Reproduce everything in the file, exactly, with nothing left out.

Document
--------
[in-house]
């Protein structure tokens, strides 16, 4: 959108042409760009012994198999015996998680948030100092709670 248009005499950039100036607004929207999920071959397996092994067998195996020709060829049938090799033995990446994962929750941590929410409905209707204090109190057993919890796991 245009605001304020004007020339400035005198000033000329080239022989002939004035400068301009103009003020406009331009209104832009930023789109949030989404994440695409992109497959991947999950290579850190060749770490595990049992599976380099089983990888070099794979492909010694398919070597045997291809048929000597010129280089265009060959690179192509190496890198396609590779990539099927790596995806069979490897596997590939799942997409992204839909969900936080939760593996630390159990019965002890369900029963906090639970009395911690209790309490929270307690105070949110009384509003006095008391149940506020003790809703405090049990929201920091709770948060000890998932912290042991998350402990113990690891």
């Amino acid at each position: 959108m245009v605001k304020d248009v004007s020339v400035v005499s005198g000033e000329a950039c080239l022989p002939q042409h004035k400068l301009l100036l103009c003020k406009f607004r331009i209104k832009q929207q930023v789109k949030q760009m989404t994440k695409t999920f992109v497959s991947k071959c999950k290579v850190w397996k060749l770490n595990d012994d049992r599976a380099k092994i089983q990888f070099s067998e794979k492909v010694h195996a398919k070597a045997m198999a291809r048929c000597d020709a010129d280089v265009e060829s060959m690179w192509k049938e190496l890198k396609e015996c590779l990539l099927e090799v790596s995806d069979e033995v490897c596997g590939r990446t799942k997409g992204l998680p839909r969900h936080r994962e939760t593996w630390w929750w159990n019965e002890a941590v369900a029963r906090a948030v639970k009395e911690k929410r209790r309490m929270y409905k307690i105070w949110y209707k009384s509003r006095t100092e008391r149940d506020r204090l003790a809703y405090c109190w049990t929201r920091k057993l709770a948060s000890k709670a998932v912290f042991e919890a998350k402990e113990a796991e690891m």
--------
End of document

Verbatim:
[in-house]
């Protein structure tokens, strides 16, 4: 959108042409760009012994198999015996998680948030100092709670 248009005499950039100036607004929207999920071959397996092994067998195996020709060829049938090799033995990446994962929750941590929410409905209707204090109190057993919890796991 245009605001304020004007020339400035005198000033000329080239022989002939004035400068301009103009003020406009331009209104832009930023789109949030989404994440695409992109497959991947999950290579850190060749770490595990049992599976380099089983990888070099794979492909010694398919070597045997291809048929000597010129280089265009060959690179192509190496890198396609590779990539099927790596995806069979490897596997590939799942997409992204839909969900936080939760593996630390159990019965002890369900029963906090639970009395911690209790309490929270307690105070949110009384509003006095008391149940506020003790809703405090049990929201920091709770948060000890998932912290042991998350402990113990690891």
């Amino acid at each position: 959108m245009v605001k304020d248009v004007s020339v400035v005499s005198g000033e000329a950039c080239l022989p002939q042409h004035k400068l301009l100036l103009c003020k406009f607004r331009i209104k832009q929207q930023v789109k949030q760009m989404t994440k695409t999920f992109v497959s991947k071959c999950k290579v850190w397996k060749l770490n595990d012994d049992r599976a380099k092994i089983q990888f070099s067998e794979k492909v010694h195996a398919k070597a045997m198999a291809r048929c000597d020709a010129d280089v265009e060829s060959m690179w192509k049938e190496l890198k396609e015996c590779l990539l099927e090799v790596s995806d069979e033995v490897c596997g590939r990446t799942k997409g992204l998680p839909r969900h936080r994962e939760t593996w630390w929750w159990n019965e002890a941590v369900a029963r906090a948030v639970k009395e911690k929410r209790r309490m929270y409905k307690i105070w949110y209707k009384s509003r006095t100092e008391r149940d506020r204090l003790a809703y405090c109190w049990t929201r920091k057993l709770a948060s000890k709670a998932v912290f042991e919890a998350k402990e113990a796991e690891m």